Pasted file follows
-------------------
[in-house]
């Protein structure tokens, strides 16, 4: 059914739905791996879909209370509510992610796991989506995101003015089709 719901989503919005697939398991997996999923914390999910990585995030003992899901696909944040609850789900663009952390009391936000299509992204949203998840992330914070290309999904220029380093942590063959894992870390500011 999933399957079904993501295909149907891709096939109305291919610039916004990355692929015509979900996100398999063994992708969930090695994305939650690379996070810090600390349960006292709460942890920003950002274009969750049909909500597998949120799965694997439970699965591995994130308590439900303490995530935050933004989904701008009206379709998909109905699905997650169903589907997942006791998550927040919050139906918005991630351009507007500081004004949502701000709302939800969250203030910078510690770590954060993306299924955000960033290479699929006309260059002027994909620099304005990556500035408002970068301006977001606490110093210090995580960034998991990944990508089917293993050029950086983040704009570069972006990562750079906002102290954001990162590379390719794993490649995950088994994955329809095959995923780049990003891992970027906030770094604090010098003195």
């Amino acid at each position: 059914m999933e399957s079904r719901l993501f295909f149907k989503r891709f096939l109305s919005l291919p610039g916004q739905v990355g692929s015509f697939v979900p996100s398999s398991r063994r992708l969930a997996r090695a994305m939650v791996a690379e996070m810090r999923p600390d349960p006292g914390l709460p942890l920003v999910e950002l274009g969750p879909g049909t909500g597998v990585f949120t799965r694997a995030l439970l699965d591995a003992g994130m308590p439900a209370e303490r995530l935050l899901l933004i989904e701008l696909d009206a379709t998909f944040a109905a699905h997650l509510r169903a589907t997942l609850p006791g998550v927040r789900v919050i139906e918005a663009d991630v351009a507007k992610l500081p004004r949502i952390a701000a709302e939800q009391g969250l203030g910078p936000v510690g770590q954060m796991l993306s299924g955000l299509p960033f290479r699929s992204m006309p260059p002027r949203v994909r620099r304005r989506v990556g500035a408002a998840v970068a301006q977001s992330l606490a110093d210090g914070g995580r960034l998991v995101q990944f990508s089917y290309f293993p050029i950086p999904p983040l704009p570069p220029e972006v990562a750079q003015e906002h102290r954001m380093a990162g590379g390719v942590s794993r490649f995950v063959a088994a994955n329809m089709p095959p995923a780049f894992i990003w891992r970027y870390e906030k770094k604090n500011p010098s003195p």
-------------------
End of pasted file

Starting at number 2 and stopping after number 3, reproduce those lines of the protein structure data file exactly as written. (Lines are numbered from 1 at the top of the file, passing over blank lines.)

């Protein structure tokens, strides 16, 4: 059914739905791996879909209370509510992610796991989506995101003015089709 719901989503919005697939398991997996999923914390999910990585995030003992899901696909944040609850789900663009952390009391936000299509992204949203998840992330914070290309999904220029380093942590063959894992870390500011 999933399957079904993501295909149907891709096939109305291919610039916004990355692929015509979900996100398999063994992708969930090695994305939650690379996070810090600390349960006292709460942890920003950002274009969750049909909500597998949120799965694997439970699965591995994130308590439900303490995530935050933004989904701008009206379709998909109905699905997650169903589907997942006791998550927040919050139906918005991630351009507007500081004004949502701000709302939800969250203030910078510690770590954060993306299924955000960033290479699929006309260059002027994909620099304005990556500035408002970068301006977001606490110093210090995580960034998991990944990508089917293993050029950086983040704009570069972006990562750079906002102290954001990162590379390719794993490649995950088994994955329809095959995923780049990003891992970027906030770094604090010098003195």
């Amino acid at each position: 059914m999933e399957s079904r719901l993501f295909f149907k989503r891709f096939l109305s919005l291919p610039g916004q739905v990355g692929s015509f697939v979900p996100s398999s398991r063994r992708l969930a997996r090695a994305m939650v791996a690379e996070m810090r999923p600390d349960p006292g914390l709460p942890l920003v999910e950002l274009g969750p879909g049909t909500g597998v990585f949120t799965r694997a995030l439970l699965d591995a003992g994130m308590p439900a209370e303490r995530l935050l899901l933004i989904e701008l696909d009206a379709t998909f944040a109905a699905h997650l509510r169903a589907t997942l609850p006791g998550v927040r789900v919050i139906e918005a663009d991630v351009a507007k992610l500081p004004r949502i952390a701000a709302e939800q009391g969250l203030g910078p936000v510690g770590q954060m796991l993306s299924g955000l299509p960033f290479r699929s992204m006309p260059p002027r949203v994909r620099r304005r989506v990556g500035a408002a998840v970068a301006q977001s992330l606490a110093d210090g914070g995580r960034l998991v995101q990944f990508s089917y290309f293993p050029i950086p999904p983040l704009p570069p220029e972006v990562a750079q003015e906002h102290r954001m380093a990162g590379g390719v942590s794993r490649f995950v063959a088994a994955n329809m089709p095959p995923a780049f894992i990003w891992r970027y870390e906030k770094k604090n500011p010098s003195p």